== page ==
Chapter Six: Barashi
Predictably, Rhysel woke up from her nap absolutely ravenous, and while she had learned a working to turn a stone into bread, in her current state it would cost far more energy than eating the bread would gain her. It was barely worthwhile even when near starvation.
Instead, she hauled herself off of the couch and out the door, guessed from the sun that it was early afternoon, and slowly collected her ward stones and the belongings she'd left in a heap on her doorstep.
When everything was inside, she sat heavily on the springy sofa, worked on recovering her expended lifeforce, and debated whether to go to the school and visit the cafeteria, or to Paraasilan to find a grocery store. The way her tower was situated, they were roughly equidistant, and the grocer would be a longer-term solution given that she didn't want to rely on someone else's cooking indefinitely.
Rhysel sat and recharged until she judged that she could walk the half-mile, plus however much walking within the city, without falling over or fainting. Then she left her tower again, a bag of coins in her hand, and set off.
Rhysel got directions to a grocer's from a middle-aged human man and was relieved to find that it wasn't too much farther from where she'd entered the city proper. She found Paraasilan's layout strange. It began suddenly, and with buildings just as tall at its edges as she'd seen from a distance at the center. And the grocery store seemed to be located in the middle of a residential neighborhood, where tall, closely-spaced houses circled shared yards and cobbled streets wound between the rings.
After pausing near the broad, open entrance to the store and watching people in it to confirm that she understood how retail worked in Esmaar, Rhysel went into the aisles, picked up the first piece of fruit she recognized, and bought the apple before she did anything else. The other customers were followed by floating baskets, or trains of them. She went back outdoors to eat it, burned the core, and - feeling much more sure on her feet - returned to explore the food in detail.
She recognized about two-thirds of the items for sale, or could figure out what they were after reading their labels. Other things, like the chocolate she'd been introduced to the previous day, were alien. She took a packet of chocolate candies off the surprisingly large display devoted to such things, but mostly stuck to what she could figure out: meat and vegetables and flour - Rhysel had to hunt for wheat flour on a shelf including everything from powdered black beans to almond meal - and fruits and butter and more staple ingredients she'd need to establish a usable pantry. They didn't sell bowls or dishes or utensils, but Rhysel planned to make her own anyway.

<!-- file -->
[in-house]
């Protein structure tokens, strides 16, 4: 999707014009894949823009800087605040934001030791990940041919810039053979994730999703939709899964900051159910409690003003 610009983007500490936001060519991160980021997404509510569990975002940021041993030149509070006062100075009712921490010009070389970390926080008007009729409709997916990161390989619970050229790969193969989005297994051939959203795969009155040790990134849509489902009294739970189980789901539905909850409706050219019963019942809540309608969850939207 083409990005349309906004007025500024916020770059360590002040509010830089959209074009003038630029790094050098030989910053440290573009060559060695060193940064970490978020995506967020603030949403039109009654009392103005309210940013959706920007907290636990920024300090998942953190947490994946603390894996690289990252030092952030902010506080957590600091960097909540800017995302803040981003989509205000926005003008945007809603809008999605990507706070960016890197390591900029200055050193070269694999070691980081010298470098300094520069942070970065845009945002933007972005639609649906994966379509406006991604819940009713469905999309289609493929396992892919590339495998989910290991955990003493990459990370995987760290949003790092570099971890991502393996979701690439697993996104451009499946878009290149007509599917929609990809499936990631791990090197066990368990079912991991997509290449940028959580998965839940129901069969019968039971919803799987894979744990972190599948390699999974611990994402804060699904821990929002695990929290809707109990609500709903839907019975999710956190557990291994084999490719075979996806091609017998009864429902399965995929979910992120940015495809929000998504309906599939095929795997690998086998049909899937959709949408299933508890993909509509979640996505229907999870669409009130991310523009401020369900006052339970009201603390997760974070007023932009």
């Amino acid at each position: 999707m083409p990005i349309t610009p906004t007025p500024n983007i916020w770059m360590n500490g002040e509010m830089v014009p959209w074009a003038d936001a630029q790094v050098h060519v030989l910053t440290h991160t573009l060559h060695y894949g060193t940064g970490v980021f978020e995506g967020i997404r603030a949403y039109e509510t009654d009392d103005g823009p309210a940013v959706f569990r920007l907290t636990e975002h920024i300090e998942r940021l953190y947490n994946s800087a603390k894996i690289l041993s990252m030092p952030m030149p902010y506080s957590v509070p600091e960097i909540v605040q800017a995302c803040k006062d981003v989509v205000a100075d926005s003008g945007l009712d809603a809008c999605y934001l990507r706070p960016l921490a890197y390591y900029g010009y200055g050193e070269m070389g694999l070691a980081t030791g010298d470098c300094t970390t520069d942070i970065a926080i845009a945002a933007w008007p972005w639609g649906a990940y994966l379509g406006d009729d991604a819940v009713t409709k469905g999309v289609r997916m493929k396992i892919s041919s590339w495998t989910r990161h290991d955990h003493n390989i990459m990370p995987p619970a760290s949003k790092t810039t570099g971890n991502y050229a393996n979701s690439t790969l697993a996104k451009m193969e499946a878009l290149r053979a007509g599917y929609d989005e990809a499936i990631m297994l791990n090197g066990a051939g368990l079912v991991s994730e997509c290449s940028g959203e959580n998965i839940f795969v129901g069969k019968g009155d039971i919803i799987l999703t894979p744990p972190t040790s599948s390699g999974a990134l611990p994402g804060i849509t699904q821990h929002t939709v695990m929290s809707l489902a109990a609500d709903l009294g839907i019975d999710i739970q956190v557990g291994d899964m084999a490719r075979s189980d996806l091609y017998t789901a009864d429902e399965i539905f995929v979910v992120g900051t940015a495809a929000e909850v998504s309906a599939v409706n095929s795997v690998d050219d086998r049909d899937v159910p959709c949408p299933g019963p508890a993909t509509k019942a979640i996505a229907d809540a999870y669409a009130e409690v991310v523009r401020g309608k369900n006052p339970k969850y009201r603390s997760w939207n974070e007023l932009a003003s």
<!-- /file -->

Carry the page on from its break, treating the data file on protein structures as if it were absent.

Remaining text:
Rhysel wound up filling half a dozen of the floating baskets. The young elf girl who waved a clear wand at them and quoted the price spelled in the glass asked if she needed help transferring to a hover platform.
"I don't have a hover platform," Rhysel told her, counting coins out of her bag. She had more than enough.
The elf looked surprised. "Oh. Um, well, I'm sure you have a way to get them home, but do you need any help?"
Rhysel was about to turn her down, but then she smiled and said, "I'm fine for today, but actually, do you have some kind of delivery service available? I live a ways out of town."
"There's nothing like that attached to the store," the girl said. "But if you want a person to bring you groceries and you'll pay them, I'm sure you could get someone interested. Maybe my little brother."
"That would be perfect," Rhysel said.